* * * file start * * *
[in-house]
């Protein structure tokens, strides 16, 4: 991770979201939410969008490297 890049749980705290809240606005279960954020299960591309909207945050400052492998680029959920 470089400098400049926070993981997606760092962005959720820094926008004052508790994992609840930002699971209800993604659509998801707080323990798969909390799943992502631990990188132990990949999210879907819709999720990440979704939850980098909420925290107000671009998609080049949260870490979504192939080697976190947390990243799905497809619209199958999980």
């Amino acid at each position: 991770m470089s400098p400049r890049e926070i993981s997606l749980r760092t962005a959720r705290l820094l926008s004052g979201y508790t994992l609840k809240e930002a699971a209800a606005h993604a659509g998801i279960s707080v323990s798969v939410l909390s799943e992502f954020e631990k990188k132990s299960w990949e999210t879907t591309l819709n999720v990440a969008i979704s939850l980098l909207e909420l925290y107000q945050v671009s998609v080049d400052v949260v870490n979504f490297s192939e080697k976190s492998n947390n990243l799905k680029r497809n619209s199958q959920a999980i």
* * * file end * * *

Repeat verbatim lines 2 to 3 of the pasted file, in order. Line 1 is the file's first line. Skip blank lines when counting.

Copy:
């Protein structure tokens, strides 16, 4: 991770979201939410969008490297 890049749980705290809240606005279960954020299960591309909207945050400052492998680029959920 470089400098400049926070993981997606760092962005959720820094926008004052508790994992609840930002699971209800993604659509998801707080323990798969909390799943992502631990990188132990990949999210879907819709999720990440979704939850980098909420925290107000671009998609080049949260870490979504192939080697976190947390990243799905497809619209199958999980």
């Amino acid at each position: 991770m470089s400098p400049r890049e926070i993981s997606l749980r760092t962005a959720r705290l820094l926008s004052g979201y508790t994992l609840k809240e930002a699971a209800a606005h993604a659509g998801i279960s707080v323990s798969v939410l909390s799943e992502f954020e631990k990188k132990s299960w990949e999210t879907t591309l819709n999720v990440a969008i979704s939850l980098l909207e909420l925290y107000q945050v671009s998609v080049d400052v949260v870490n979504f490297s192939e080697k976190s492998n947390n990243l799905k680029r497809n619209s199958q959920a999980i």